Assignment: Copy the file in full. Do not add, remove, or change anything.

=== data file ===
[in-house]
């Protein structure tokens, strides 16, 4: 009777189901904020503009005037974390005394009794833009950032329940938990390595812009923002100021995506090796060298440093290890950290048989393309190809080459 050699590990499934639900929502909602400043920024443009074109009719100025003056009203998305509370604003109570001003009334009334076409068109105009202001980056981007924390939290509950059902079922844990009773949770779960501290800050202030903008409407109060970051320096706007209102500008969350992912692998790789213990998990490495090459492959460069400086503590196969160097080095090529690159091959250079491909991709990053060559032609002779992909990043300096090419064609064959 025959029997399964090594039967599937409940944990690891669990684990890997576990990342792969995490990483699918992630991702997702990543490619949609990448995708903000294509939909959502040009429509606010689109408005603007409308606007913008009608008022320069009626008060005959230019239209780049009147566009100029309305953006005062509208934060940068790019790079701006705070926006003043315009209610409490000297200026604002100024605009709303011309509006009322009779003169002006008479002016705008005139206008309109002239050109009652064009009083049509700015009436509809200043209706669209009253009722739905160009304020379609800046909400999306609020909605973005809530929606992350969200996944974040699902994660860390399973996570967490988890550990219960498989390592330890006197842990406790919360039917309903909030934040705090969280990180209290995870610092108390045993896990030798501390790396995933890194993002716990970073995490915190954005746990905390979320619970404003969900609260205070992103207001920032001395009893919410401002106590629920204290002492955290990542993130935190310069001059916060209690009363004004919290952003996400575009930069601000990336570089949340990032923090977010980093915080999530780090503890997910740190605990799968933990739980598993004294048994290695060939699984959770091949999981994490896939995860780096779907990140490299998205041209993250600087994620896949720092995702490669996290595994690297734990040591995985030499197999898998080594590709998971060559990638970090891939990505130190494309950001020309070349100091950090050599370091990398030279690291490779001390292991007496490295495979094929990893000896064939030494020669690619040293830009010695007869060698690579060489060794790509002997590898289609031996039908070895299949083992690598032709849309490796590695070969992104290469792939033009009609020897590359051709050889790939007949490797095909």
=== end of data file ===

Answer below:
[in-house]
């Protein structure tokens, strides 16, 4: 009777189901904020503009005037974390005394009794833009950032329940938990390595812009923002100021995506090796060298440093290890950290048989393309190809080459 050699590990499934639900929502909602400043920024443009074109009719100025003056009203998305509370604003109570001003009334009334076409068109105009202001980056981007924390939290509950059902079922844990009773949770779960501290800050202030903008409407109060970051320096706007209102500008969350992912692998790789213990998990490495090459492959460069400086503590196969160097080095090529690159091959250079491909991709990053060559032609002779992909990043300096090419064609064959 025959029997399964090594039967599937409940944990690891669990684990890997576990990342792969995490990483699918992630991702997702990543490619949609990448995708903000294509939909959502040009429509606010689109408005603007409308606007913008009608008022320069009626008060005959230019239209780049009147566009100029309305953006005062509208934060940068790019790079701006705070926006003043315009209610409490000297200026604002100024605009709303011309509006009322009779003169002006008479002016705008005139206008309109002239050109009652064009009083049509700015009436509809200043209706669209009253009722739905160009304020379609800046909400999306609020909605973005809530929606992350969200996944974040699902994660860390399973996570967490988890550990219960498989390592330890006197842990406790919360039917309903909030934040705090969280990180209290995870610092108390045993896990030798501390790396995933890194993002716990970073995490915190954005746990905390979320619970404003969900609260205070992103207001920032001395009893919410401002106590629920204290002492955290990542993130935190310069001059916060209690009363004004919290952003996400575009930069601000990336570089949340990032923090977010980093915080999530780090503890997910740190605990799968933990739980598993004294048994290695060939699984959770091949999981994490896939995860780096779907990140490299998205041209993250600087994620896949720092995702490669996290595994690297734990040591995985030499197999898998080594590709998971060559990638970090891939990505130190494309950001020309070349100091950090050599370091990398030279690291490779001390292991007496490295495979094929990893000896064939030494020669690619040293830009010695007869060698690579060489060794790509002997590898289609031996039908070895299949083992690598032709849309490796590695070969992104290469792939033009009609020897590359051709050889790939007949490797095909």